The Colon Theater of Buenos Aires is one of the most important opera houses of the world. Its rich and prestigious track record and the exceptional acoustic and architectural features of its building place it at the level of theaters such as La Scala in Milan, the Paris Opera, the Vienna State Opera, London's Covent Garden and the Metropolitan NY.
In its first headquarters, the Teatro Colón functioned from 1857 to 1888, the year it was closed for the construction of a new room. It was inaugurated on May 25, 1908 with a function of Aida.
In its beginnings, the Colón hired for its seasons to foreign companies; from 1925 he had his own stable bodies -Orchestra, Ballet and Choir- and their own production workshops, which allowed him, the 1930s, organize their own seasons funded by the budget of the city. Since then, the Teatro Colón has been defined as a theater of season or stagione with the capacity to carry out the entirety of an entire production thanks to the professionalism of their specialized scenographic bodies.
Antecedents of the musical activity in Buenos Aires
The Teatro Colón of Buenos Aires is one of the most important opera houses of the world. Its rich and prestigious history, the exceptional acoustic and architectural features of its building place it at the level of theaters such as La Scala of Milan, the Paris Opera, the Vienna State Opera, London's Covent Garden and Metropolitan of New York.
In its first opera house, the Teatro Colón functioned from 1857 to 1888, year in which it closed to start the construction of a new building. The current location was inaugurated on May 25, 1908 with the performance of Aida.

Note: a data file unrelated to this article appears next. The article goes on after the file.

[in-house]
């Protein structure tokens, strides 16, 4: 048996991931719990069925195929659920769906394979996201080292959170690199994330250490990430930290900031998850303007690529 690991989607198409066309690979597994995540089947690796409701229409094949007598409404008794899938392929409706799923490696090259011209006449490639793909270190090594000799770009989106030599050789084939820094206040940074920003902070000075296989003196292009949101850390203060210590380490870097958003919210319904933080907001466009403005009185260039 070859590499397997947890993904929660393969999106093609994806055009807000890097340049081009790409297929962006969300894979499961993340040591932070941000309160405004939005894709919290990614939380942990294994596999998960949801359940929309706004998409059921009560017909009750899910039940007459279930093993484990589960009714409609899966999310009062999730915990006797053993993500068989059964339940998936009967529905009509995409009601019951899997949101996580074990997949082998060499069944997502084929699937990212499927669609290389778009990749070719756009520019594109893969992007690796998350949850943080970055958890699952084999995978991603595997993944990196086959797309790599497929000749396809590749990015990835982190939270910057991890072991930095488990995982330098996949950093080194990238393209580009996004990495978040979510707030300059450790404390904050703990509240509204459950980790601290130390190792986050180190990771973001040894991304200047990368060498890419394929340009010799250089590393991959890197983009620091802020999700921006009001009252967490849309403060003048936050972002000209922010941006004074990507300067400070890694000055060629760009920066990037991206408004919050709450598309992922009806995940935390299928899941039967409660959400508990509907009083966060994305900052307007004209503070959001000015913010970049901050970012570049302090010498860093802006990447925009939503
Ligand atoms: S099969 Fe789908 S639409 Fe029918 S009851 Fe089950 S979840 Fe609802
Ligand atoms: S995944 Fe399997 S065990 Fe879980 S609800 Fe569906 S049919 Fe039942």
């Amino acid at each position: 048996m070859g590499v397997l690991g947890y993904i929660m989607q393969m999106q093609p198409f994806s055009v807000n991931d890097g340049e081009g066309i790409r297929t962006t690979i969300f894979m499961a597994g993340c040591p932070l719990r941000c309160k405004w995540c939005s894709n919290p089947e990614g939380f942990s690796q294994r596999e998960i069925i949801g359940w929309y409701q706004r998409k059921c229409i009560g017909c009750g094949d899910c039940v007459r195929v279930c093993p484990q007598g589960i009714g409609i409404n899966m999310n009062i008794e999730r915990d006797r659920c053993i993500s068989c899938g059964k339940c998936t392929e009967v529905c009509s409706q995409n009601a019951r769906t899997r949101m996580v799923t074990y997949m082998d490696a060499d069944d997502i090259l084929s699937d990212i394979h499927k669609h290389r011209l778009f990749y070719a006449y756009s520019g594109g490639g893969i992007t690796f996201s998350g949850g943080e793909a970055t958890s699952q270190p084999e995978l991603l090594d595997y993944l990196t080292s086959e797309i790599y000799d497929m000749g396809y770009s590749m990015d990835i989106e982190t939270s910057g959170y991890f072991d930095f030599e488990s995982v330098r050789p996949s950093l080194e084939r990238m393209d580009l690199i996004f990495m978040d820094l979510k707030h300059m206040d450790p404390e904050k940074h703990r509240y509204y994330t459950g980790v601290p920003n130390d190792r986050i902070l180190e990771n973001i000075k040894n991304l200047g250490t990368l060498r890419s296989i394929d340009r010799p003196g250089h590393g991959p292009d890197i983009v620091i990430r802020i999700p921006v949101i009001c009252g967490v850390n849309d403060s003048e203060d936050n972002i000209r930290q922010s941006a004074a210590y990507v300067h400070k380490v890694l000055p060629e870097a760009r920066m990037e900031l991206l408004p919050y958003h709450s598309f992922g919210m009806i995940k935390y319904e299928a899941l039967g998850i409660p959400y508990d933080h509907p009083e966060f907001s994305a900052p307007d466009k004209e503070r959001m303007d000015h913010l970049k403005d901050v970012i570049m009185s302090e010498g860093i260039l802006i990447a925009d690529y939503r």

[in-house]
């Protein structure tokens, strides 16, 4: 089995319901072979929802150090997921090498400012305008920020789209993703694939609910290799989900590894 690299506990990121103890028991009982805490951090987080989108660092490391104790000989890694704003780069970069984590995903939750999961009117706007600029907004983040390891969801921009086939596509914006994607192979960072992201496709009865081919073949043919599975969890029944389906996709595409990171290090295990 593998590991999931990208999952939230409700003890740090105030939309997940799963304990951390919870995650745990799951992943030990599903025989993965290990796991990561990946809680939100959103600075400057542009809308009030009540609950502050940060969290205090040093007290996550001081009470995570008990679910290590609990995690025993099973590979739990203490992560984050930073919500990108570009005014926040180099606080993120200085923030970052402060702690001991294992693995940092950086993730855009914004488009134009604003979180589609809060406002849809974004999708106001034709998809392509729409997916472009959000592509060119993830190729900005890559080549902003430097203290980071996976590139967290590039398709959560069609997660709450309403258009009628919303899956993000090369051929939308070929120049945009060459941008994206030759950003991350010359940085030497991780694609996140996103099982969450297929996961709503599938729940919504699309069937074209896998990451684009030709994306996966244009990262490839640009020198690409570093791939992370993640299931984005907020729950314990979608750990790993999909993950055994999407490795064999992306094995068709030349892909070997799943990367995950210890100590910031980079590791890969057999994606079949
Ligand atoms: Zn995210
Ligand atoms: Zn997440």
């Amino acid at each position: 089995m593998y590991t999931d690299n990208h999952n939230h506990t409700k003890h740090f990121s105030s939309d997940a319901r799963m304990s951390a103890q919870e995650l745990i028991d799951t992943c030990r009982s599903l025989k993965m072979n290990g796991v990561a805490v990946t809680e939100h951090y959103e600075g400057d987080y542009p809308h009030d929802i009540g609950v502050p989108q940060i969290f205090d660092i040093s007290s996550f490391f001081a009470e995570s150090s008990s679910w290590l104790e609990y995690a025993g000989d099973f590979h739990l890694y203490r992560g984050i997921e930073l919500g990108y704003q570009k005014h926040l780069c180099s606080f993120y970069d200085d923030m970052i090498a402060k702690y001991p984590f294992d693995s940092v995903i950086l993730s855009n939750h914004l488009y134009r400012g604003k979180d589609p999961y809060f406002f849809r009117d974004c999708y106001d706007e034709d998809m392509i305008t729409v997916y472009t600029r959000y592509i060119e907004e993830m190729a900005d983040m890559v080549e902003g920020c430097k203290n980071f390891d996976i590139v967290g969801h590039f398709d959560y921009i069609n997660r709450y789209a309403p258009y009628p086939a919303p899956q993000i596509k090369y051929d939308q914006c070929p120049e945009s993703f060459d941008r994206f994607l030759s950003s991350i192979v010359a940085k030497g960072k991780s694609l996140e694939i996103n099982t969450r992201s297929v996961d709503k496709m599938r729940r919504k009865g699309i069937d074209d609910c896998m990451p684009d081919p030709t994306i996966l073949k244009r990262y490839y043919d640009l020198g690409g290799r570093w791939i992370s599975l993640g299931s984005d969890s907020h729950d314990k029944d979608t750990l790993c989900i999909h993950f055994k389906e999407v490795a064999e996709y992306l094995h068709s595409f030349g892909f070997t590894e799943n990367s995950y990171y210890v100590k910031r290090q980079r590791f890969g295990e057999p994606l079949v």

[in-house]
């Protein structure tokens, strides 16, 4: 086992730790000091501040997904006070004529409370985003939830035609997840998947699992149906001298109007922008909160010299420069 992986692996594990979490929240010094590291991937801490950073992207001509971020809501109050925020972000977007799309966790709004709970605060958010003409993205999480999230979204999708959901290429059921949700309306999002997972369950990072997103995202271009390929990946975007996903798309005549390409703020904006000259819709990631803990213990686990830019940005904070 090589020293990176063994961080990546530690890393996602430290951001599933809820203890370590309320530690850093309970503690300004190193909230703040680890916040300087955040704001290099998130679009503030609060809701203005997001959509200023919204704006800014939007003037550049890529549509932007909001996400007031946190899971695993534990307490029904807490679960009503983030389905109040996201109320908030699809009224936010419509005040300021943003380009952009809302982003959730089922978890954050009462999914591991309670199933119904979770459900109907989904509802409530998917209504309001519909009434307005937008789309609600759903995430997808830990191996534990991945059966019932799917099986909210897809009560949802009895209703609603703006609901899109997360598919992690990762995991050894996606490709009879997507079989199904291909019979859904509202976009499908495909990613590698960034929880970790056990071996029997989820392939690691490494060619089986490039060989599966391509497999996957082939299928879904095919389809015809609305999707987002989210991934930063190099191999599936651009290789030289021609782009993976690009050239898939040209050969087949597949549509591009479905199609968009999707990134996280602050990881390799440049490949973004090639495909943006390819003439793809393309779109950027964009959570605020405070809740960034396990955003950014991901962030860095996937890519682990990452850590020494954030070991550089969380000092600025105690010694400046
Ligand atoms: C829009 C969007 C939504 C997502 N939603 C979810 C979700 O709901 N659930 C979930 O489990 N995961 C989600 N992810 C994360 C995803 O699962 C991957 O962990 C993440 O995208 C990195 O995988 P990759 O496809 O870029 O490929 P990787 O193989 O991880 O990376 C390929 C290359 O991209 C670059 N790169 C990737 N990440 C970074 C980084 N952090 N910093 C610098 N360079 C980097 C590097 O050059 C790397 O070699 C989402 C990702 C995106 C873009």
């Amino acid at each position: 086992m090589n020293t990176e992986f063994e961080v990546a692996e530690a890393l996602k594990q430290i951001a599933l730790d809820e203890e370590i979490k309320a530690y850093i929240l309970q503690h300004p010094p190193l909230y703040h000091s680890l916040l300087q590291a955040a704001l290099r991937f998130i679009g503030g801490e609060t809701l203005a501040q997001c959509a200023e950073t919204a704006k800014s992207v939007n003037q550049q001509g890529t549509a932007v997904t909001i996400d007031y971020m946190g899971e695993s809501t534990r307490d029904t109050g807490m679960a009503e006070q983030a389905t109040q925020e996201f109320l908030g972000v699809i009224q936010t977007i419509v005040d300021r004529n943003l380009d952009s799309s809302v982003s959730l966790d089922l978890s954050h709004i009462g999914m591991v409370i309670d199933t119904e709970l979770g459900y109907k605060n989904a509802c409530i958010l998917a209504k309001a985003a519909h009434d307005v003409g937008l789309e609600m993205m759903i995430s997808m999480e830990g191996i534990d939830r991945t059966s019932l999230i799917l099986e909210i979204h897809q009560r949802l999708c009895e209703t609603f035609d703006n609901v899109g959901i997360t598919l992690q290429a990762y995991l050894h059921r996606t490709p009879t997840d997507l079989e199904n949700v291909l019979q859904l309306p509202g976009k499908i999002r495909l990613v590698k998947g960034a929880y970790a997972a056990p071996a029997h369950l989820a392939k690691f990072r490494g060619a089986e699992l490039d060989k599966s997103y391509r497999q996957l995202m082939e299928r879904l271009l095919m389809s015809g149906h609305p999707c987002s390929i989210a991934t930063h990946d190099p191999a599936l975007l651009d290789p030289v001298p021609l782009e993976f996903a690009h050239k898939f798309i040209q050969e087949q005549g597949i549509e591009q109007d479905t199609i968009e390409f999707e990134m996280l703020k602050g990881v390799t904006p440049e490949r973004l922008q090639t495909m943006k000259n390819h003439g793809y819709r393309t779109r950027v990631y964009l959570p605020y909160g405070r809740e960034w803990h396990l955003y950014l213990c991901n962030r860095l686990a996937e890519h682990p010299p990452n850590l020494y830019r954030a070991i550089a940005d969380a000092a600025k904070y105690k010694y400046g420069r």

In its beginnings, the Colón used to hire foreign companies for its programming. In 1925 it started having its own permanent companies -Orchestra, Ballet and Choir- and scenographic workshops which allowed, in the 1930s, developing its own productions funded by the city's budget. Since then, the Teatro Colón has been defined as a season theater or stagione with the capacity to carry out a whole production thanks to the professionalism of their specialized scenographic bodies.
Building dimensions, characteristics, expansions and renovations
The Teatro Colón of Buenos Aires city is considered one of the best theaters in the world. Recognized for its acoustics and for the artistic value of its construction, its current building turned 100 years old in 2008. Located between the streets of Cerrito, Viamonte, Tucumán and Libertad, in the heart of the city of Buenos Aires, it was inaugurated on May 25, 1908 with the opera Aida by Giuseppe Verdi.
This building replaces the old Teatro Colón built in front of the Plaza de Mayo where today stands the Banco Nación. The construction of the new building took around 20 years, its foundation stone was placed on May 25, 1890, with the intention of inaugurating it before October 12, 1892 coinciding with the fourth centenary of the discovery of America. The initial project belonged to the architect Francesco Tamburini and, upon his death in 1891, it was continued and modified by his partner, the architect Víctor Meano, author of the palace of the National Congress. The works advanced until 1894, but then stagnated for financial reasons. In 1904, after the death of Meano, the government commissioned the Belgian Jules Dormal to complete the work. Dormal introduced some structural modifications and definitely left his stamp on the French style decoration.